Gotabaya Rajapaksa’s landslide presidential victory which was soon followed by the Pohottuwa’s near two-third Parliamentary majority in the general election cemented the Rajapaksa family’s hold over the nation. However, the promise of Gotabaya Rajapaksa, that the Pohottuwa acolytes overly relied on for their political survival was a myth in the first place. The authoritarian efficiency that Gotabaya promised and – to that end he appointed retired and serving military officers to government institutions en masse – is the dream of every other not necessarily third world military officer who could not think beyond their staff college training. The real-world skills require a lot more professional exposure, analytical skills and sheer intellect. Pakistan is a case in point where this promise of military efficiency unleashed the stark opposite outcome and damage that is now beyond repair.

Myth of authoritarian efficiency

Now the myth of authoritarian efficiency is debunked. Gotabaya proved to be not just ignorant, but criminally liable – if all other incidents of collective misgovernance do not count – for the self-made disaster of the agricultural sector through his idiotic ban on chemical fertilizer. In the countries where accountability of the elected office matter, he deserved to be impeached for that singular folly. In Thailand, Yingluck Shinawatra, the former prime minister and Thaksin’s sister was sentenced to jail over a politically motivated rice subsidy. Gotabaya should not be an exception.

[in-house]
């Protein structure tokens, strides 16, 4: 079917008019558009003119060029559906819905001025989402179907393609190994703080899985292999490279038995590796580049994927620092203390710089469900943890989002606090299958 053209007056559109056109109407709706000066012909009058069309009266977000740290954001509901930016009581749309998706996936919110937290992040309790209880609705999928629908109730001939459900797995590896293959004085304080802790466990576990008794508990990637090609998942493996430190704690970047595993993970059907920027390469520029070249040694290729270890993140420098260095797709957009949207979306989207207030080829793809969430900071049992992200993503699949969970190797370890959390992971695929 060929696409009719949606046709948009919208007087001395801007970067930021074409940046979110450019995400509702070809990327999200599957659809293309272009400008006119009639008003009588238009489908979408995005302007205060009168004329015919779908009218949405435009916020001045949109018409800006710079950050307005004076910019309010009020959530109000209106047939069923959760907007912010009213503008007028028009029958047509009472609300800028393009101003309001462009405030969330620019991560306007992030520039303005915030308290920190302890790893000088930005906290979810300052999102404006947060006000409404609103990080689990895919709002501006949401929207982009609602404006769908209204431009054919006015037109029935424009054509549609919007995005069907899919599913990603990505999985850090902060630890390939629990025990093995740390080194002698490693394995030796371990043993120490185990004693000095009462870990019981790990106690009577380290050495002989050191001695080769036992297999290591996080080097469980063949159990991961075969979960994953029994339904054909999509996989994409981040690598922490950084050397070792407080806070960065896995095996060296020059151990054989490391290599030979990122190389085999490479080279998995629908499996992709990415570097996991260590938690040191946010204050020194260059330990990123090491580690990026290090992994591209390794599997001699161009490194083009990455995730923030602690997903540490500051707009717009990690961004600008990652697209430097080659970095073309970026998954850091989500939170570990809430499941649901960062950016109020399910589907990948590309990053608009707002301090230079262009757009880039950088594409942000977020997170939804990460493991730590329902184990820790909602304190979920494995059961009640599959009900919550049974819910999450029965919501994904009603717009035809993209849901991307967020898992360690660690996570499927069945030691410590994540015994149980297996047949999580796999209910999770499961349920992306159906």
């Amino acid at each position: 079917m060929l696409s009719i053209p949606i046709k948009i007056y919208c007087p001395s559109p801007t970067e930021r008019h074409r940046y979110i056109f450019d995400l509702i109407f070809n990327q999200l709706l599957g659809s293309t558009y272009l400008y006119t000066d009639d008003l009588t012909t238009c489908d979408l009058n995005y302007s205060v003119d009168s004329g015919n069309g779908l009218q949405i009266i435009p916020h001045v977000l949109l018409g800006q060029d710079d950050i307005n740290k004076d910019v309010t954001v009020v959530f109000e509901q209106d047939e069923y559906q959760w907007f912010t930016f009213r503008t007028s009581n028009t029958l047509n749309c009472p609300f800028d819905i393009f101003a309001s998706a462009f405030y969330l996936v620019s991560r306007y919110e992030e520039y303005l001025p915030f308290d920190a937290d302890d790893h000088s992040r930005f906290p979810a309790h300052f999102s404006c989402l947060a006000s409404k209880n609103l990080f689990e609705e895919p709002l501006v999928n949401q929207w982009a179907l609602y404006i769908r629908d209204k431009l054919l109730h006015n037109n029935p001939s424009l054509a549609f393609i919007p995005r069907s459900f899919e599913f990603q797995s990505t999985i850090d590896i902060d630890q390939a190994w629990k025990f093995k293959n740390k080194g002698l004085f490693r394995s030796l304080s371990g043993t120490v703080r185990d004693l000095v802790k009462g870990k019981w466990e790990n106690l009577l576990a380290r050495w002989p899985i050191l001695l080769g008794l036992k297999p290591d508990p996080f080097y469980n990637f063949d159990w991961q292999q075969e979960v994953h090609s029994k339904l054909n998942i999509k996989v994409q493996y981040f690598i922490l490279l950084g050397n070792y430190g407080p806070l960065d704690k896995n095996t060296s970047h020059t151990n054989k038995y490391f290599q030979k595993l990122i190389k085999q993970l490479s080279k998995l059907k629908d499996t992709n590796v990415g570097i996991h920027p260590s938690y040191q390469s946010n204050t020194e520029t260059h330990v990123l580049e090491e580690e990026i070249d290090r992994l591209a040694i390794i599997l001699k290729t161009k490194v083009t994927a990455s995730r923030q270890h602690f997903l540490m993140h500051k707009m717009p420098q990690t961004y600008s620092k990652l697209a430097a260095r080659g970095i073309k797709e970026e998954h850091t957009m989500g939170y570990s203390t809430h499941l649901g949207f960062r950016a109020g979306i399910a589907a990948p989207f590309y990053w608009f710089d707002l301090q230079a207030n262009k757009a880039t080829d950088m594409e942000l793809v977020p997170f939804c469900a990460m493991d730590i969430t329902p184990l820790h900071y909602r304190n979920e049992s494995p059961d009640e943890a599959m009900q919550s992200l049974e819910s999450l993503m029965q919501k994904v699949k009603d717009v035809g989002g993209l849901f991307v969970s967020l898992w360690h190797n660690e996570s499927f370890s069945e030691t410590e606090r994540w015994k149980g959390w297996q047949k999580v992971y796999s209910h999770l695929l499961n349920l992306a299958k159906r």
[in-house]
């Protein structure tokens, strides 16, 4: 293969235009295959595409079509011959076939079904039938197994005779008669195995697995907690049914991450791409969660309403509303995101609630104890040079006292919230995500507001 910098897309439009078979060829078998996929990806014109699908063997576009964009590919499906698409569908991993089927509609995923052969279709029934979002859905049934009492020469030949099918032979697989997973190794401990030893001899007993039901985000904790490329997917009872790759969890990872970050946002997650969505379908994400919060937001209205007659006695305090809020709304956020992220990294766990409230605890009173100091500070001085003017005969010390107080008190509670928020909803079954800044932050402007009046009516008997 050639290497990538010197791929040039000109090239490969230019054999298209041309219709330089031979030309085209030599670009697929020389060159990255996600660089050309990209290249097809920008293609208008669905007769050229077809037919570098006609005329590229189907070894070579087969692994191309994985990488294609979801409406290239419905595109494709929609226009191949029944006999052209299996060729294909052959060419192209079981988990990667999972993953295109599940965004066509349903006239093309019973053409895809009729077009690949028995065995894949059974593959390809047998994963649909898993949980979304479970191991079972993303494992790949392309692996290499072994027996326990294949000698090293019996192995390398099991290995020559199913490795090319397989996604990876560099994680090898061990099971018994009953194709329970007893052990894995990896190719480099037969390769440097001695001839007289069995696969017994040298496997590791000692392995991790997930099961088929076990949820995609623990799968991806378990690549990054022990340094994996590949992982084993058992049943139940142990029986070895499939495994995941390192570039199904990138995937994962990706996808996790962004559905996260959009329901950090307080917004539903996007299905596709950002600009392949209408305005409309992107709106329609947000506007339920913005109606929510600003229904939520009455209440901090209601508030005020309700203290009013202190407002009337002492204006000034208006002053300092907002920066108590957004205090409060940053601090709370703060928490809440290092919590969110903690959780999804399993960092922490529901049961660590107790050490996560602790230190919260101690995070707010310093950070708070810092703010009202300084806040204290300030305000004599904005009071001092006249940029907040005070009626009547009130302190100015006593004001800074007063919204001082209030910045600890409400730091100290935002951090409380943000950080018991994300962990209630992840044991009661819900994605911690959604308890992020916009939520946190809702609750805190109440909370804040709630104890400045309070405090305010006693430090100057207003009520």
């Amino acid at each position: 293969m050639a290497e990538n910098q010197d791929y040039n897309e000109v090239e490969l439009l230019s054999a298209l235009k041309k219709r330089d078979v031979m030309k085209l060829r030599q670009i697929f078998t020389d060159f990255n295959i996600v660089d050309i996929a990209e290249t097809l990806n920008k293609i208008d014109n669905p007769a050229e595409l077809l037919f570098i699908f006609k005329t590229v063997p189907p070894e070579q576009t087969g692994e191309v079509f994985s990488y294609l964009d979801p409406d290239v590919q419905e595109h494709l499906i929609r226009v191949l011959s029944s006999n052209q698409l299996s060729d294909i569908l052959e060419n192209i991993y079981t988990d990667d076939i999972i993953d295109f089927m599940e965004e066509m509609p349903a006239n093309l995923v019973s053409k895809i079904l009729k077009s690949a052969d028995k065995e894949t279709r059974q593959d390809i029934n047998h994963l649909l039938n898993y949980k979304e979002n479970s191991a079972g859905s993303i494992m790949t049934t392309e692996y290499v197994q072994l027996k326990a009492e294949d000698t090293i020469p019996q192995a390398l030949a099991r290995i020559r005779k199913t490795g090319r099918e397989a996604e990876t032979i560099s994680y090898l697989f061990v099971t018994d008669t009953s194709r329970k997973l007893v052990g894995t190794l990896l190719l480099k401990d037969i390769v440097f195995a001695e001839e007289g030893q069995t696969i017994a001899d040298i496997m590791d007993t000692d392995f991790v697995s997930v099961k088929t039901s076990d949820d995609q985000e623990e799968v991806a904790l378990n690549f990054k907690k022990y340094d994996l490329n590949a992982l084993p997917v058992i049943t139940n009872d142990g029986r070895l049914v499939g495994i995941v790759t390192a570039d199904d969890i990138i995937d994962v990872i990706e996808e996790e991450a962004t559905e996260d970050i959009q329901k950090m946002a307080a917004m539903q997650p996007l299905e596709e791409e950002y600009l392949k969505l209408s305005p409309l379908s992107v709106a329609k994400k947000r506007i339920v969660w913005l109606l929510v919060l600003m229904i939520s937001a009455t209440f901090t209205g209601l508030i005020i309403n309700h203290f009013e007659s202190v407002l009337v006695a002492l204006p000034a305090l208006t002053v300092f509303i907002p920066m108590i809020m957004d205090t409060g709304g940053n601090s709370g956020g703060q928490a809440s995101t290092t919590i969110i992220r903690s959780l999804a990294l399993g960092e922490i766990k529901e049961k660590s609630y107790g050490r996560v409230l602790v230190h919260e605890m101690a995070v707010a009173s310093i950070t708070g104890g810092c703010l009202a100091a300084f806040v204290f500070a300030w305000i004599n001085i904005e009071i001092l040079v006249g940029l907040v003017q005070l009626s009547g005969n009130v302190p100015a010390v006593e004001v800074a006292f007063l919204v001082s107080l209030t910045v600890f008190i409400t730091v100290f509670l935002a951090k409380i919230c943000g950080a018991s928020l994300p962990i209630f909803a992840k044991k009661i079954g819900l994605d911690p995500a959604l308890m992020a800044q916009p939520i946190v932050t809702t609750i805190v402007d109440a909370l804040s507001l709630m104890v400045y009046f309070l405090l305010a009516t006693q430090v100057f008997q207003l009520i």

The Rajapaksas’ downfall is rapid and unprecedented. A man who nursed fantasies of a reincarnated great Sinhalese monarch cannot step out from his residency. Pohottuwa acolytes, who relished in mass rallies are housebound. They opted not to hold a May Day Rally, it would have been a mistake to try otherwise for many thousands of Sri Lankans are waiting to meet their housebound president and prime minister.

The Rajapakasas are now the imposters of the political office. Their days are numbered. That does not mean the regime would give up voluntarily given the fear of potential legal actions against corruption and human rights abuses (that Gotabaya so far avoided thanks to a compliant judiciary). Nonetheless, every passing day is a day that the regime cabal digs themselves deeper into the hole they are in. They will sink deeper into oblivion.

Their downfall represents not just another political change, but a watershed moment in the Sri Lankan political and social evolution. The semi-feudal and compliant social structures that enabled the rise and cementing of the Rajapaksa’s familial hold had suddenly undergone a massive change, unseen in the Sri Lankan history.

‘Aragalaya’: A social revolution

What is unfolding now is a social revolution unprecedented in Sri Lankan history. This is also a revolution that is non-racial, non-judgemental, and tolerant of all shades of the Sri Lankan society. This is a revolution that is modern, cosmopolitan, led by the youth and professional and unemployed alike who are the true owners of Sri Lanka.